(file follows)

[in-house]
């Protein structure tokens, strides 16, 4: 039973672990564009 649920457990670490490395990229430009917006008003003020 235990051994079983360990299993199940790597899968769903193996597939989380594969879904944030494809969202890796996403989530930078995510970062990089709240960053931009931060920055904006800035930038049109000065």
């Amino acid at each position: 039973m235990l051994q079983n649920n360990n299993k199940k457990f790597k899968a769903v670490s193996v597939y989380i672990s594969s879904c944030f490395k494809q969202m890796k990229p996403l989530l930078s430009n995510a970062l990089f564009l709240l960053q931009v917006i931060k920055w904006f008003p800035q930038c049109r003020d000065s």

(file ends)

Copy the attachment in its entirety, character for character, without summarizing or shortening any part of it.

[in-house]
């Protein structure tokens, strides 16, 4: 039973672990564009 649920457990670490490395990229430009917006008003003020 235990051994079983360990299993199940790597899968769903193996597939989380594969879904944030494809969202890796996403989530930078995510970062990089709240960053931009931060920055904006800035930038049109000065």
């Amino acid at each position: 039973m235990l051994q079983n649920n360990n299993k199940k457990f790597k899968a769903v670490s193996v597939y989380i672990s594969s879904c944030f490395k494809q969202m890796k990229p996403l989530l930078s430009n995510a970062l990089f564009l709240l960053q931009v917006i931060k920055w904006f008003p800035q930038c049109r003020d000065s």